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A Review of Ride Guide: Covered Bridges of Ohio, By Kurt Leib & Steve Butterman

Review by Jim Joyce

'Tis a gift to be simple. Covered bridges are simple, wonderful gifts, appreciated for their...simplicity. Bikexchange.com editor reviews guide to experiencing them first-hand from the saddle.

Authors Kurt Leib and Steve Butterman are "Bridgers," that is, "bridge-hunting fanatics." Taking it one step further, they could be termed, "Covered Bridgers." And how can one blame them? They live in a state where there are still 37 remaining covered bridges, structures of beauty and interest to even the most humbug of travelers. You match that presence with an already seasoned, cycling-friendly state known for its small towns with neat, tidy squares, and you have great fodder for a "ride guide." Leib and Butterman have done us a long due favor.

And they are well-groomed to pen this guide. Leib is a journalist and a frequent contributor to the regional cycling tabloid, Bike Midwest. Butterman is a historian. Both love cycling. And covered bridges.

The book's cover is a worthy piece of art on its own. Photos of a covered bridge, softly blend into scenes of Ohio's countryside, in different seasons and times of day. The pictures of three relaxed bikers are small, as the bridge and the countryside dominate. Ah, that collage is what I imagine such an Ohio covered-bridge ride to be.

The meat of the book is the very thorough description of 11 suggested tours that are charted within seven Ohio counties. The tours vary in length (24 miles is shortest, 60 miles is longest) and in degree of difficulty, so even a beginner teen or adult cyclist with a handful of 20-mile rides under the belt could find one to enjoy. On the flipside, there are some longer, more hilly, and downright tougher rides, many of which include gravel roads, a better fit for a mountain bike. Some include all paved roads but most have at least some stretches of dirt road, making a "hybrid," mountain bike, or road bike with wider tires the best fit.

At the beginning of each tour chapter, to the right of the book crease, the authors give a quick description of the terrain, road conditions, traffic level, and points of interest. Printed to the left of the crease is a simple map of the route, leaving out just enough details to keep the "lightweight" map readers from getting confused. This gives a quick synopsis of and look at the tour. What I thought was missing from this quick snapshot was a little, square map with a dot pinpointing the tour's location in the state. Instead, I had to flip back to the beginning of the book to find the one larger version of the Ohio map, which has the location of every tour in the book marked with numbered dots.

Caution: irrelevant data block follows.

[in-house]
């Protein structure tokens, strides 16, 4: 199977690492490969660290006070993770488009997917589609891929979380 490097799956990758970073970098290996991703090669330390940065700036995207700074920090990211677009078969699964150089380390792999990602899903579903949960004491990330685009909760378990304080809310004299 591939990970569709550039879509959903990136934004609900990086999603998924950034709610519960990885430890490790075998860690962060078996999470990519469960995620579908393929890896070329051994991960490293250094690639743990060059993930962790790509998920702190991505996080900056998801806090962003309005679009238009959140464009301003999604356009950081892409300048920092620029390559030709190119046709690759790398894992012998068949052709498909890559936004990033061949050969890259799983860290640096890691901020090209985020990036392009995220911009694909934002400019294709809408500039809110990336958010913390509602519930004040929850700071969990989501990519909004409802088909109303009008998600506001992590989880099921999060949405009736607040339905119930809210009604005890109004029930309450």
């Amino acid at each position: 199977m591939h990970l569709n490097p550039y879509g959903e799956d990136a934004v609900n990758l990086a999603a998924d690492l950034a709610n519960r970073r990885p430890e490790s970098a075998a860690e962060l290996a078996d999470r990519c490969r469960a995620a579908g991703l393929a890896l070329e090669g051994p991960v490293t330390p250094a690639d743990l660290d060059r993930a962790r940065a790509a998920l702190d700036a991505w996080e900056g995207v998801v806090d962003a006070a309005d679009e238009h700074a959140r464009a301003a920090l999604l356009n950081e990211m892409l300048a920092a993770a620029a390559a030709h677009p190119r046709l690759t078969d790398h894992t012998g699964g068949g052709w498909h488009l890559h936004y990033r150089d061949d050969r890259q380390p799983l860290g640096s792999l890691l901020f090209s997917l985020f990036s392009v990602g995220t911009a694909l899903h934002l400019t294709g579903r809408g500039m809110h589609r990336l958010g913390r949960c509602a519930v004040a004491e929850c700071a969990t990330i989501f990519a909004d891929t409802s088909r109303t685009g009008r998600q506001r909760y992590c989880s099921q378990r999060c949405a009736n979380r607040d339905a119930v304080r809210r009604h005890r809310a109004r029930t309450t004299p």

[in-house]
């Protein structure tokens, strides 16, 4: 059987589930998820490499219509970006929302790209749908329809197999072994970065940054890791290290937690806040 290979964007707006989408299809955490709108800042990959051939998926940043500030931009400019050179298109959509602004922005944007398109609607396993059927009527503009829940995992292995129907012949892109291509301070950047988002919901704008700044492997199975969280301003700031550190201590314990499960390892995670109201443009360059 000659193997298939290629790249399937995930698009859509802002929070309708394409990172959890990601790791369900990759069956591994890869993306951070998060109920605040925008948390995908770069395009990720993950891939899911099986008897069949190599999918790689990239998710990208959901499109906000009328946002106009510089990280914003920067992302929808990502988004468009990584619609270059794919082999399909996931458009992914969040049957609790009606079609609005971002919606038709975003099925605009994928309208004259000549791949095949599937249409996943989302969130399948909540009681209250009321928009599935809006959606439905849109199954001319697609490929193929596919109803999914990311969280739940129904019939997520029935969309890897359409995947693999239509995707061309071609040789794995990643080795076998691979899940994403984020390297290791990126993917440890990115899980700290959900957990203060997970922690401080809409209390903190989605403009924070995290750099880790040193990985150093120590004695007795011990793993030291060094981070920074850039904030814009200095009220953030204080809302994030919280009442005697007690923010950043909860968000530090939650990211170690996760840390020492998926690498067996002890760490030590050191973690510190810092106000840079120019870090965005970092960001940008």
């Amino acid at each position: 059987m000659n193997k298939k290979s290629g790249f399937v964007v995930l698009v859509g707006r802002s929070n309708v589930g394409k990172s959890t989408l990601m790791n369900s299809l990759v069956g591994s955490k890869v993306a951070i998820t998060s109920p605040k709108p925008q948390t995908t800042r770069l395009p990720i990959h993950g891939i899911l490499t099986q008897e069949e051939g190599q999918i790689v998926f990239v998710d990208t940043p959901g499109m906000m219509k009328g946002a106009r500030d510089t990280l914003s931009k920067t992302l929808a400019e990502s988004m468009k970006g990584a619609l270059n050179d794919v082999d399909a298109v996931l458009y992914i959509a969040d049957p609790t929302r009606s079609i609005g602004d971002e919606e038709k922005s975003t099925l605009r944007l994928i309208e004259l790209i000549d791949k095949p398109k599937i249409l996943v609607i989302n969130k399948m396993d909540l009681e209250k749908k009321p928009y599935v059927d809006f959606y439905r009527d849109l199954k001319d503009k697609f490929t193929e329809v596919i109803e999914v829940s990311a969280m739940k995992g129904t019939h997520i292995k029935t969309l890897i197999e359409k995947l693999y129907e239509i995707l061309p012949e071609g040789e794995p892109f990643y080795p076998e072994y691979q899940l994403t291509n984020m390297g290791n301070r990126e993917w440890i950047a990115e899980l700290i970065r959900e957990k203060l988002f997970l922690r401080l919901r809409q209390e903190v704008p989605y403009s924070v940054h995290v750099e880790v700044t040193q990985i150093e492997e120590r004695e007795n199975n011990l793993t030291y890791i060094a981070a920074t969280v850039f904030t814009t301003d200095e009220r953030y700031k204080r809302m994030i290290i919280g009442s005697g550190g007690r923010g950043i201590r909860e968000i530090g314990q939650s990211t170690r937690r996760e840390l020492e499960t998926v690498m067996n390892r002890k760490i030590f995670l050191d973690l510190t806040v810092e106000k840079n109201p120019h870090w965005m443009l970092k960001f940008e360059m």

This missing, small map, however, was my only complaint. Following the one-sentence descriptions of terrain, traffic, etc., the authors provide an interesting, several-page read on each tour, covering the history of the area and of the specific covered bridges in the route. This was the most interesting part for this reviewer-History Channel fanatic. Immediately following this text in each chapter is the all important route cue sheet. The sheets are very thorough and include: point to next point mileage, cumulative mileage, street (and route) name and important landmarks.

Each route is well-covered and quite detailed, but where the book really delivers for the connoisseur is in the Glossary and the Preface. The glossary provides simple diagrams and definitions of at least a dozen types of bridge designs, so amatuer carpenters and would be engineers get a special treat. In the "Basic Data on Bridges" section of the glossary, the list includes each bridge in the book, its date of completion, its length and its "truss type" (explained earlier in the glossary). The preface gives the rationale for touring these bridges via bicycle and provides a short, interesting history of the emergence of the covered bridge, her rise to prominence, her gradual, nearly wholesale replacement by new structures, and her preservation and great admiration in recent decades.

The book is slim (107 pages), easy to pack, and specific information can be easily found within despite the absence of an index.

I have always lived within an hour of Ohio and I have been waiting for such a book for a long time. I must admit that the proverbial goosebumps arose when I was asked by Anacus Press to review it. I love the subject and I love riding in Ohio. I've already picked out my first personal tour--Ashtabula County, Eastern Leg--for Spring 2000. This small book will "loom large" on my shelf of regional touring guides.

The Book...
Ride Guide: Covered Bridges of Ohio, by Kurt Leib and Steve Butterman, published by Anacus Press, Liberty Corner, New Jersey. Anacus Press is known for its "Bed, Breakfast and Bike" books and its "Ride Guide" series.

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